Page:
Welcome back to the knitting with knitout series! This post will cover one quick technique, but it'll open up a lot of possibilities. I hope you're ready!
Meet the Transfer Operation
We were deliberate in choosing a rib for our example in tutorial two because of a particular property ribs have; all the stitches in a given column of stitches are either front knits or back knits. That means for a given needle index, there is only ever a loop on the front bed or the back bed. If we wanted to be able to have both front knits and back knits in the same column, we'd need to be able to transfer stitches between beds. As one might expect, this operation is called the transfer operation.
Similar to the knit and tuck operations, the transfer operation starts with the needle reaching out. However, in transferring, the hook portion of the needle pulls back while the needle as a whole remains extended. This results in the stitch still sitting on the needle (the slider part of the needle, to be exact) but being free to slide off the needle, since there isn't a hook holding it in place. The needle across from the extended needle can reach out, hook through the yarn loop, and pull back into its resting position, now with the loop held securely in its new needle.
In knitout, transfer is abbreviated as
So if we want to perform a front knit but the stitch is on the back bed, the stitch must first be transferred to the front bed, and vice versa for performing a back knit when a stitch is on the front bed. One thing to be careful of that it is possible to perform a knit operation on an empty needle. Functionally that would be a tuck and would result in an extra stitch. This means you need to make sure you actually transferred your stitch to the needle you're going to knit on, otherwise you'll end up with a lot of accidental stitches.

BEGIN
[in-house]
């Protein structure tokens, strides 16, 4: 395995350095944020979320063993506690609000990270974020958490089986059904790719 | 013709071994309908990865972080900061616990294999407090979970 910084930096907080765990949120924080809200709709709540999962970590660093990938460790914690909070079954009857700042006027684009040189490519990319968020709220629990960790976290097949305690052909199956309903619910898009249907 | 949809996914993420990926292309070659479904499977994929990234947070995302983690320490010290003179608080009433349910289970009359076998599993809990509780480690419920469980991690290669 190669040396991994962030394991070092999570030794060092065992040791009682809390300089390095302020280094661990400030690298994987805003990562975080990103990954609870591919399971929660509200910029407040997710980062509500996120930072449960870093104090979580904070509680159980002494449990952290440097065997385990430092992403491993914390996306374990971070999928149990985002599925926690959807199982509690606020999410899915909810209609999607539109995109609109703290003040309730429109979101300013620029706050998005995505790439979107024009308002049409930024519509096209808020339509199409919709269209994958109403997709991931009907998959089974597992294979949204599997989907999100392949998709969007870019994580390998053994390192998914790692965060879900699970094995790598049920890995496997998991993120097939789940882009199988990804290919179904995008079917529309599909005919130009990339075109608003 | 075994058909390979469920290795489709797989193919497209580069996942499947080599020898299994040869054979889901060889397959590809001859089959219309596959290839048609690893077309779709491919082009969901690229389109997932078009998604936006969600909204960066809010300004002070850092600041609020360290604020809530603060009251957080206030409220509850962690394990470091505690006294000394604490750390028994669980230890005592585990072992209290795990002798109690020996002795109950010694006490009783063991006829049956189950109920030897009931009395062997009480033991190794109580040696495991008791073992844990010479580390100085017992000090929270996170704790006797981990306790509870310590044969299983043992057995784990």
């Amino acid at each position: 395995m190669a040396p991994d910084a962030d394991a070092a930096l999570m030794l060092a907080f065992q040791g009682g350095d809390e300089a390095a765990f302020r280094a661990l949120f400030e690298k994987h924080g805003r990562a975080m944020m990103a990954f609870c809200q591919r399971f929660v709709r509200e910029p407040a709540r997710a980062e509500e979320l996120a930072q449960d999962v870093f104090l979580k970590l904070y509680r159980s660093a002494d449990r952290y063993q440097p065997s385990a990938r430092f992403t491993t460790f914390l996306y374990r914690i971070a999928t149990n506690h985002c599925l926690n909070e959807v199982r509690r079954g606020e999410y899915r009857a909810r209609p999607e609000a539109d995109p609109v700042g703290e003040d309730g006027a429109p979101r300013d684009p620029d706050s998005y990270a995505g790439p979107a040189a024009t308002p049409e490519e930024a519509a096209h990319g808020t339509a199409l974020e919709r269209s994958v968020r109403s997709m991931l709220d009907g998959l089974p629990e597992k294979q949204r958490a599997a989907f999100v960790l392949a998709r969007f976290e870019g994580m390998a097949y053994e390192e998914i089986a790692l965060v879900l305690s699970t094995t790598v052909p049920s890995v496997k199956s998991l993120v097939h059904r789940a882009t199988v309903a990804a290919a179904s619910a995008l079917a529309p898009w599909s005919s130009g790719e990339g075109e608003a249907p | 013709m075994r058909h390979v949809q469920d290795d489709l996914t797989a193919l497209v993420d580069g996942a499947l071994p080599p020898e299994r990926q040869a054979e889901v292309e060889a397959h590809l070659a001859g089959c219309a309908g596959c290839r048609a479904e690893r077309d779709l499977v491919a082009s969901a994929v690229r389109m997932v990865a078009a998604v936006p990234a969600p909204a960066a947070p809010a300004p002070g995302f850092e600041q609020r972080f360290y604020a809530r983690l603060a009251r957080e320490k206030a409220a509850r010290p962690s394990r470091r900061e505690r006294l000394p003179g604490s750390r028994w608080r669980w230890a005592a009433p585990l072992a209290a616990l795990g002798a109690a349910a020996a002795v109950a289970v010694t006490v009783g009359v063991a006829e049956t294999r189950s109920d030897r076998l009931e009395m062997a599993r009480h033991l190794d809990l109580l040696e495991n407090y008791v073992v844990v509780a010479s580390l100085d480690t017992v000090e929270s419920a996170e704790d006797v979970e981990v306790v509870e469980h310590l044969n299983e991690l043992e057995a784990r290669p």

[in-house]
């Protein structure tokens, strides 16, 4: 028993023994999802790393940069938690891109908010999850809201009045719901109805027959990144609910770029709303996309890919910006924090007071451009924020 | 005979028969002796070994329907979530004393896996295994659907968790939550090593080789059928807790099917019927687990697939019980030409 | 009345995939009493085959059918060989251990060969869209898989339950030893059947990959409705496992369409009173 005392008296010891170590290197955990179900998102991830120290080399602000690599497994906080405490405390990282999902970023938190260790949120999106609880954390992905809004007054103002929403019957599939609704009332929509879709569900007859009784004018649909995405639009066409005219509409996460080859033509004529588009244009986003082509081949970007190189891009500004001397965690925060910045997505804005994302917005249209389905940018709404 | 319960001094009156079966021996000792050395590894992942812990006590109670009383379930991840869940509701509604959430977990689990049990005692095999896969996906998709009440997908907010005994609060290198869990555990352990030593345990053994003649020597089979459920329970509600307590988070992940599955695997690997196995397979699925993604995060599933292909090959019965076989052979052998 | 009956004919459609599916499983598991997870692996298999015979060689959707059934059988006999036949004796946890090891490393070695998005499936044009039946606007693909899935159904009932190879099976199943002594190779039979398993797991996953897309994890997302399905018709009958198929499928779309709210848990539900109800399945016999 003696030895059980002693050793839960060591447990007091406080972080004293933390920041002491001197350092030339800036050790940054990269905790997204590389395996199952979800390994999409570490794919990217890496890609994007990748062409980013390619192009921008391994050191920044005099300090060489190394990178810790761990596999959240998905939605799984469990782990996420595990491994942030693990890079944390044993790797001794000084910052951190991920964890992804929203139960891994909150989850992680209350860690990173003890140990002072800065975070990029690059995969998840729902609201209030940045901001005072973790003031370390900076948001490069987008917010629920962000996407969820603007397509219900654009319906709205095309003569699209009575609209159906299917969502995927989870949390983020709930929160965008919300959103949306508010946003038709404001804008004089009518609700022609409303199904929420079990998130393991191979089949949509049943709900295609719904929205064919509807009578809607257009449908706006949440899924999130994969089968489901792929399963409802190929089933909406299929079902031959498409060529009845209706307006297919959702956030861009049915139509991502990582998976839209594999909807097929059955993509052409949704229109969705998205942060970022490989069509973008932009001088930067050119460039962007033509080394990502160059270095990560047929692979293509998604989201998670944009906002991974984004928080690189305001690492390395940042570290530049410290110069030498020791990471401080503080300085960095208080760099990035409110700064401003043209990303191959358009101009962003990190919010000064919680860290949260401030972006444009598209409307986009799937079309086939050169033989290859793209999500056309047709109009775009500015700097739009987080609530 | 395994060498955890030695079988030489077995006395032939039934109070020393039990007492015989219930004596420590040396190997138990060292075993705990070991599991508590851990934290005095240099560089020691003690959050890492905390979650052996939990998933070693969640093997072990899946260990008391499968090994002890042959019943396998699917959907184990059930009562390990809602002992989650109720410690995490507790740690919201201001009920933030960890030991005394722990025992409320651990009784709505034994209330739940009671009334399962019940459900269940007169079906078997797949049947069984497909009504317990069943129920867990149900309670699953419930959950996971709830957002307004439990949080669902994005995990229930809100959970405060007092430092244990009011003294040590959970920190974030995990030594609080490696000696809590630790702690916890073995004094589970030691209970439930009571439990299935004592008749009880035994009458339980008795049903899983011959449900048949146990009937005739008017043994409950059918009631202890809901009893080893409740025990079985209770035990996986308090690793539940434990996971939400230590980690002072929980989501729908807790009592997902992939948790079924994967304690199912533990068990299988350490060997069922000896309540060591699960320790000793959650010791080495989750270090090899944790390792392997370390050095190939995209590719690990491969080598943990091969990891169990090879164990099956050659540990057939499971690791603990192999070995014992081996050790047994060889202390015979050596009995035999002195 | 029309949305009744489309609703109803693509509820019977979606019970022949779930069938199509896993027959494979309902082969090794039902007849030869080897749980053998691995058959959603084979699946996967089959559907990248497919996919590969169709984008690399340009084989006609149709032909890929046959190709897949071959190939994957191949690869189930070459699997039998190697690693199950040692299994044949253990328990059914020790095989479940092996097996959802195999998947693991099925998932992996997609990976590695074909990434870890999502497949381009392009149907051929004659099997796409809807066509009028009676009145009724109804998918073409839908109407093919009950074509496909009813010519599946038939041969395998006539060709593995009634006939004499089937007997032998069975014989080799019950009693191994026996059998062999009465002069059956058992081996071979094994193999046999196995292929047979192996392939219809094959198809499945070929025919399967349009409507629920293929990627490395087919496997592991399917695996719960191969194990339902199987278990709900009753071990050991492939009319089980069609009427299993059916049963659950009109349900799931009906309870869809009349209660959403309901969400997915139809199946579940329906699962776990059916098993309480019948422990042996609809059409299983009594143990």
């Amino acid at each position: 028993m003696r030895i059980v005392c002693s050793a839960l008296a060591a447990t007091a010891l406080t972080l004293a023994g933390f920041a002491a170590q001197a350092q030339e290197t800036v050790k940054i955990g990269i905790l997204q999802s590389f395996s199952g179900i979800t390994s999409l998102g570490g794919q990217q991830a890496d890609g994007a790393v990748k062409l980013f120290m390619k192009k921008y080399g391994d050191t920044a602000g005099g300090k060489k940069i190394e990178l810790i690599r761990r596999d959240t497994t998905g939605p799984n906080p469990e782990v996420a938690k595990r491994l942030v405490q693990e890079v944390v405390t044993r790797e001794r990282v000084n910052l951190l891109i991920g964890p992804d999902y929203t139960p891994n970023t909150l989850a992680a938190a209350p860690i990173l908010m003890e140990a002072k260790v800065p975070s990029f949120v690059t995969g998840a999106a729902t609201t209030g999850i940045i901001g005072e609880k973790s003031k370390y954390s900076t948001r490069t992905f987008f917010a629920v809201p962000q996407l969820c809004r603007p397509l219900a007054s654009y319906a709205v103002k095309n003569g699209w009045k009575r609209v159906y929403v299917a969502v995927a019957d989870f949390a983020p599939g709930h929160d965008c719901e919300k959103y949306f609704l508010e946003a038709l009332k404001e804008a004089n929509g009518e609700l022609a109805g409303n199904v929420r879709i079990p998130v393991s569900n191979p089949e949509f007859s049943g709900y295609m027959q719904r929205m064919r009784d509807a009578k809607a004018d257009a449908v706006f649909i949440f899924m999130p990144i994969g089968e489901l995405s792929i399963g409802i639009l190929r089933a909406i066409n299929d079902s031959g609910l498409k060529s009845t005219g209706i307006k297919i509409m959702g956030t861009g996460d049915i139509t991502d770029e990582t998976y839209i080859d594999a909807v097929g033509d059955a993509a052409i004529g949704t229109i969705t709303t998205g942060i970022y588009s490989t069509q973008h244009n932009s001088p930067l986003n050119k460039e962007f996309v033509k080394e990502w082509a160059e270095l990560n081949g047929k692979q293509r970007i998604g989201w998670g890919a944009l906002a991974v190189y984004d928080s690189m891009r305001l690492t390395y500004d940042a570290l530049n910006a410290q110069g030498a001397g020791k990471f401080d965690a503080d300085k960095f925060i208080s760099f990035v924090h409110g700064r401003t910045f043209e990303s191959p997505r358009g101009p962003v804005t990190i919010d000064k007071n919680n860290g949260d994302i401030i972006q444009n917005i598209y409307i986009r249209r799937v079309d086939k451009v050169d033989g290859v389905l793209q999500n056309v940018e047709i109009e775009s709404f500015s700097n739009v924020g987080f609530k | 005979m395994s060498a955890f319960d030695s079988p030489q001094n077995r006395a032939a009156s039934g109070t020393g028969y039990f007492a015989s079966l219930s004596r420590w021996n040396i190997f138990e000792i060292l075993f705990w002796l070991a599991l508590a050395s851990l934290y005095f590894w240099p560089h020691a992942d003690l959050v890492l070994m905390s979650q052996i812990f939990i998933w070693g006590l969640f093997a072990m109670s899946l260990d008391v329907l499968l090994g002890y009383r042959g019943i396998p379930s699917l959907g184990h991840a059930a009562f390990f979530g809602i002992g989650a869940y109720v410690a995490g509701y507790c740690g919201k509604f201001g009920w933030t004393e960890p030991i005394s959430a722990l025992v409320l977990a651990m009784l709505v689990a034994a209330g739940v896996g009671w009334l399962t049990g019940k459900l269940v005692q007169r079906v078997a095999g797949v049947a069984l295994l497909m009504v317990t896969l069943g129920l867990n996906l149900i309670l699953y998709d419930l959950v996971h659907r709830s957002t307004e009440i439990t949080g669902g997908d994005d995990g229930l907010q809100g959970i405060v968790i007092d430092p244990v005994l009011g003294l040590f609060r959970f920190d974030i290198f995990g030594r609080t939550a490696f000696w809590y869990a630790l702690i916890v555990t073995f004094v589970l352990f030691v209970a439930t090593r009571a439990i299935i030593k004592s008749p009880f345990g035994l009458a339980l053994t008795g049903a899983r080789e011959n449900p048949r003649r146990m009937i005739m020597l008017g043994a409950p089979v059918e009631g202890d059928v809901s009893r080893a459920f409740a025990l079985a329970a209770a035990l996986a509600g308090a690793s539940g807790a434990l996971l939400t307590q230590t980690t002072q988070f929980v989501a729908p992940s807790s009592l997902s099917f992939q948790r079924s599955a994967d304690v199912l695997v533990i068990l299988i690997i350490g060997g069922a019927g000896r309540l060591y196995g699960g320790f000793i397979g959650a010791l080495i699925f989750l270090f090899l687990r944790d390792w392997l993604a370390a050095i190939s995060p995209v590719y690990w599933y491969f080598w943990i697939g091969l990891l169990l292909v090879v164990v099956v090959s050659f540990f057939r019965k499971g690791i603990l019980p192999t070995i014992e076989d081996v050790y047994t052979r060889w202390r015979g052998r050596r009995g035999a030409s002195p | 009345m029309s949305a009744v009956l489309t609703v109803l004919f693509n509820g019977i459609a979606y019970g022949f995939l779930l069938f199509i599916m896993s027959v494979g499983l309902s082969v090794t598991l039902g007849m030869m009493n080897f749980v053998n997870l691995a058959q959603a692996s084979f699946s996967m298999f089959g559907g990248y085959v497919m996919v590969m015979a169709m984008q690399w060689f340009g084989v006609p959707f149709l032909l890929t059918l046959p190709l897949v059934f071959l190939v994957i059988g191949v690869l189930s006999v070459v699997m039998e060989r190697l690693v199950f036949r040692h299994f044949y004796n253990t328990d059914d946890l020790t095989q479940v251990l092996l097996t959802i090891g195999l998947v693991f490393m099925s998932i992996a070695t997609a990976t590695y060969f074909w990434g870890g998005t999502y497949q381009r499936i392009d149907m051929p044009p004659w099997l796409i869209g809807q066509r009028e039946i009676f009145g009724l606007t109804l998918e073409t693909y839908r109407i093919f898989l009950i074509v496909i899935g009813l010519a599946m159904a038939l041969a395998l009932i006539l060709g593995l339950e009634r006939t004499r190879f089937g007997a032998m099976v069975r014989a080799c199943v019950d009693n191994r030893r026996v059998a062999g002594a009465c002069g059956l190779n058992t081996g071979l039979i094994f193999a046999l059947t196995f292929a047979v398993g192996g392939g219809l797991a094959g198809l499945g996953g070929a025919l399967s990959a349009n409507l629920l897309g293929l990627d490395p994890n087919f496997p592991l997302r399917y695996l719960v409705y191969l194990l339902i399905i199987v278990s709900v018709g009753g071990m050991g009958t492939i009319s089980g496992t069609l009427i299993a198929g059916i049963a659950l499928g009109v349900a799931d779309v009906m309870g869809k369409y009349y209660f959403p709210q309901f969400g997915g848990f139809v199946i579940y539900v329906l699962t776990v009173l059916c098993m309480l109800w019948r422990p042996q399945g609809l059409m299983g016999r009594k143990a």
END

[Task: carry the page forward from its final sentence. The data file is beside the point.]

Transferring Some Seed Stitch
Now that we have the power of transfers, we can do any stitch pattern that uses just front and back knits (knits and purls for you hand knitters). For today's tutorial example, we'll just go over seed stitch, which can be thought of as a checkerboard of front knits and back knits. Each front knit is neighbored by a back knit in all four sides, and a back knit is surrounded by front knits.
Similar to the 1x1 rib example in Tutorial 2, we'll cast on alternating between the front and back bed needles. We'll then knit a few rows before transferring in order to ensure the stitch is stable enough to be transferred. This does mean the very first few rows won't be in seed stitch, but generally we find that slight difference preferable to missing a transfer and getting holes in the final swatch. Now, let's assume the following for loop is the row of stitches we just knit:
For the next row, all the front knits need to be knit on the back bed, and the back knits need to be knit on the front bed. Thus all the stitches need to be transferred from their current bed to the opposite bed.
Now that we've transferred our stitches where they need to go, we can knit our next row. Remember, the last stitch we knit was on needle index 1, which means the yarn carrier is attached to the loop on that needle. Any transfer operations since that knit does not change this, since transfers don't make use of the yarn carrier. Thus we still want to start knitting from needle index 1 to avoid creating any yarn floats. Aside from that, it's just remembering that all the stitches that used to be on the front bed are now on the back and vice versa:
Now we once again transfer all our stitches to their opposite bed:
And this puts us back in the state where we started, with all 'front' stitches on the front bed and all back stitches on the back bed. We can then loop the whole thing until we have a swatch of the right length.
Make Your Own!
And with that, dear reader, you now know the basics of transferring! As mentioned before, transferring opens up a lot of pattern possibilities. We have some additional examples in the github repo, but we'd love to see what you all come up with! Translating hand knitting patterns into machine instructions is a possibility, and we have a very informative side post for those of you who are less familiar with hand knitting. Or you could just jump in and start trying stuff out! Until next time!